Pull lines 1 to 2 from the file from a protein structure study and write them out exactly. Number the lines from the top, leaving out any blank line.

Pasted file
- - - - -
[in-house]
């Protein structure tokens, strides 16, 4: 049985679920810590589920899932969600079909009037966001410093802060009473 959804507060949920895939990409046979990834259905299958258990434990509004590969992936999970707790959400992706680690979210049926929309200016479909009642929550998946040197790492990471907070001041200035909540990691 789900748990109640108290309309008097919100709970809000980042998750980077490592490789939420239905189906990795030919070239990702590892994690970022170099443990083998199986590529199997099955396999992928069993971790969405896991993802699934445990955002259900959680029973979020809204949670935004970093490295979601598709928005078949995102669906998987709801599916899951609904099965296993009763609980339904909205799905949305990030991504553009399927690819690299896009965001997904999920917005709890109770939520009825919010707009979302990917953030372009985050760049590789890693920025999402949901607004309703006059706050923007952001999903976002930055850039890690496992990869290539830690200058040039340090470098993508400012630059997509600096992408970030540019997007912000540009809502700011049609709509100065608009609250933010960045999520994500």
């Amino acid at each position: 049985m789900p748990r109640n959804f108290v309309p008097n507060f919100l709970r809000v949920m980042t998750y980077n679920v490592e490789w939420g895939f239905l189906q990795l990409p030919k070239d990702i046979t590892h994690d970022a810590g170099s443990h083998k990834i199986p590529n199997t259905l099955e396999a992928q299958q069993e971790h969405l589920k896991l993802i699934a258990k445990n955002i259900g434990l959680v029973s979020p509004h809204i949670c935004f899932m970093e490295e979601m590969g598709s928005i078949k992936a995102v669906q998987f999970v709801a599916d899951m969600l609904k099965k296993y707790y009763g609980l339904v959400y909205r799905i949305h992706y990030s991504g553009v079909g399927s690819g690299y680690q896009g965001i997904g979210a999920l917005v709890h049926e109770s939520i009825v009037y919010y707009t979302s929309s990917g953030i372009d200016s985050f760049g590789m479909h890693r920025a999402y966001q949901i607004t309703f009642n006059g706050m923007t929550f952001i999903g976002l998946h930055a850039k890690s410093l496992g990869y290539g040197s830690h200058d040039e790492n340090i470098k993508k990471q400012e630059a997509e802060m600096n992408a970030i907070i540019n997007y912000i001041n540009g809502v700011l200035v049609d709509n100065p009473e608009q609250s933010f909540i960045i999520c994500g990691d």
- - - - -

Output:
[in-house]
């Protein structure tokens, strides 16, 4: 049985679920810590589920899932969600079909009037966001410093802060009473 959804507060949920895939990409046979990834259905299958258990434990509004590969992936999970707790959400992706680690979210049926929309200016479909009642929550998946040197790492990471907070001041200035909540990691 789900748990109640108290309309008097919100709970809000980042998750980077490592490789939420239905189906990795030919070239990702590892994690970022170099443990083998199986590529199997099955396999992928069993971790969405896991993802699934445990955002259900959680029973979020809204949670935004970093490295979601598709928005078949995102669906998987709801599916899951609904099965296993009763609980339904909205799905949305990030991504553009399927690819690299896009965001997904999920917005709890109770939520009825919010707009979302990917953030372009985050760049590789890693920025999402949901607004309703006059706050923007952001999903976002930055850039890690496992990869290539830690200058040039340090470098993508400012630059997509600096992408970030540019997007912000540009809502700011049609709509100065608009609250933010960045999520994500």